"It seems to me she's got the experience. She's got the temperament for it. I think she would be well received around the world," said Sen. Jon Kyl, R-Ariz. "So my own initial reaction is it would be a very good selection."
Both Clinton, Obama's fiercest rival for the presidential nomination, and New Mexico Gov. Bill Richardson, who also ran for the White House this year, interviewed with Obama in Chicago last week for the post, according to Democratic officials.
Sen. Byron Dorgan, D-N.D., said he did not think Clinton, if nominated, would have trouble winning confirmation in the Democratic-controlled Senate.
"She's worked across the aisle, has good bipartisan relationships," Dorgan said. In the role of chief U.S. diplomat, Clinton "would have instant credibility around the world," he added.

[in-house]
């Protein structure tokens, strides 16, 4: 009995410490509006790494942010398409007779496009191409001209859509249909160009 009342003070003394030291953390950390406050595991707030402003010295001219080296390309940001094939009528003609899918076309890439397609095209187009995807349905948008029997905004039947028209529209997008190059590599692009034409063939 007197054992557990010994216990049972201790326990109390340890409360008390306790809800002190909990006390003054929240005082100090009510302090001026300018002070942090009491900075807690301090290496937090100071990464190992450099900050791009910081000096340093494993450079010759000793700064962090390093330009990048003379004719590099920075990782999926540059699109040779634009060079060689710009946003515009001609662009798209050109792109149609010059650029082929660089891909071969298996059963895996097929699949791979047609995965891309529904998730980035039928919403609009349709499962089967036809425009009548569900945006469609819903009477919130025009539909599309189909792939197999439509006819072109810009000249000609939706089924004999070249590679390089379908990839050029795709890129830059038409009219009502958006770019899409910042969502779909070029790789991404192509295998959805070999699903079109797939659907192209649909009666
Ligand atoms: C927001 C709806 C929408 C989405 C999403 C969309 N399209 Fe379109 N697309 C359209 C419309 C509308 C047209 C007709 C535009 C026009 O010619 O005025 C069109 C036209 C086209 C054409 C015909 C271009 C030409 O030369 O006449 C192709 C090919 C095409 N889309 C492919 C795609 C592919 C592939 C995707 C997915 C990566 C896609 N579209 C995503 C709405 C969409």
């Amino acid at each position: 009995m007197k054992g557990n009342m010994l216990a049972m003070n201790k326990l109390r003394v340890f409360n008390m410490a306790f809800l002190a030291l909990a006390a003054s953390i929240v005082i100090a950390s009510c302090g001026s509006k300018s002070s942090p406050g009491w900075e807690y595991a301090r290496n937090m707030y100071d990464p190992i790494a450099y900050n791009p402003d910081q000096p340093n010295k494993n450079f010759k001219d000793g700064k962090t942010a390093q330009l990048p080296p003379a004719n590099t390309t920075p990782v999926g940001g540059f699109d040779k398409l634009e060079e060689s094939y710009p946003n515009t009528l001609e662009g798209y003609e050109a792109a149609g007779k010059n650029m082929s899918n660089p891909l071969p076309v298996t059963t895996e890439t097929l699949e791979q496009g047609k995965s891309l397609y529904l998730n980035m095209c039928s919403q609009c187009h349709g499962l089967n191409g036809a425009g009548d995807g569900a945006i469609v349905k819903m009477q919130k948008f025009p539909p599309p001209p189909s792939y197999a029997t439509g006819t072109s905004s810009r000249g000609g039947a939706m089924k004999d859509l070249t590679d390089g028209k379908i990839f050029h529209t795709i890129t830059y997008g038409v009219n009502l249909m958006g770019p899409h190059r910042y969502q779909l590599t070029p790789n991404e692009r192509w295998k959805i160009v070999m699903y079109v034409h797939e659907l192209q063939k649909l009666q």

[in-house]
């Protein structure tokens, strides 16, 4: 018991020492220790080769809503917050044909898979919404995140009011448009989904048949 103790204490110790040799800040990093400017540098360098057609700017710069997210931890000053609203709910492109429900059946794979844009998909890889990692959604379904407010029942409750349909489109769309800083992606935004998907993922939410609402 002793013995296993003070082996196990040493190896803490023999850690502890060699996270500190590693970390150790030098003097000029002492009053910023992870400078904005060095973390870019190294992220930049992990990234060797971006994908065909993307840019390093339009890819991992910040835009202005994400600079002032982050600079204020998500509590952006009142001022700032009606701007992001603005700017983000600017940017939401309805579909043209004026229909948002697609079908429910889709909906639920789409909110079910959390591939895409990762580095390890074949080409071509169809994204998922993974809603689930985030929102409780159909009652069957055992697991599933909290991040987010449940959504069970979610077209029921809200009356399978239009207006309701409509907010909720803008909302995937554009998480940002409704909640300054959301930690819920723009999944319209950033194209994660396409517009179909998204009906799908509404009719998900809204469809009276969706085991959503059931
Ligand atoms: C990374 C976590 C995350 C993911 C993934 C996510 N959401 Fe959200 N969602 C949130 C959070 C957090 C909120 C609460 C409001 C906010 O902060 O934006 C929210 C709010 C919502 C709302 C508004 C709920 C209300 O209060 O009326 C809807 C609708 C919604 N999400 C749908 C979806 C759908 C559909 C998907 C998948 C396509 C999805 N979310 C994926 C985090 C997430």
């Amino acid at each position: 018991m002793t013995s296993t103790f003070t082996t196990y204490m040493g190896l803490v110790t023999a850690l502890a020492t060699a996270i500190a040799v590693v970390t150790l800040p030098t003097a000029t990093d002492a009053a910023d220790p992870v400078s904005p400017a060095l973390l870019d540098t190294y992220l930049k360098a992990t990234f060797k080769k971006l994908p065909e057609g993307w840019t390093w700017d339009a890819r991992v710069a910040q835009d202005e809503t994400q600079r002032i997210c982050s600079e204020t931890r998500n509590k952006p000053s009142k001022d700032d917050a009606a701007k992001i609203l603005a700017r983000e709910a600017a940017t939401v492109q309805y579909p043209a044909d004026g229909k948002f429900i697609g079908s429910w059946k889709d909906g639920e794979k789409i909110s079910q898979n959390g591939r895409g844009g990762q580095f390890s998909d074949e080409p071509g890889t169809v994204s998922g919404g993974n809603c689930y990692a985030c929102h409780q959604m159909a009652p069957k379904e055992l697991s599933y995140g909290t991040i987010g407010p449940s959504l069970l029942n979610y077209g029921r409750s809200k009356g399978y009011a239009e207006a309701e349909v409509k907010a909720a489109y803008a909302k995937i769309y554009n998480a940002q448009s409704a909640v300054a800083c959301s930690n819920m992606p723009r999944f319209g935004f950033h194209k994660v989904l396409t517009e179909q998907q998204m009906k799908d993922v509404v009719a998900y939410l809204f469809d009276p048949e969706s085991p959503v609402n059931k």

He said the U.S. has "a lot of relationships to repair and a lot of work to do, so I think she'd be a fine choice."
Richardson has extensive foreign policy experience. He was President Bill Clinton's ambassador to the United Nations and has conducted freelance diplomacy for the U.S. in Sudan, North Korea and elsewhere.
Richardson and Clinton are not the only candidates Obama has talked to about the job, Democrats said.
Kyl and Dorgan appeared on "FOX News Sunday."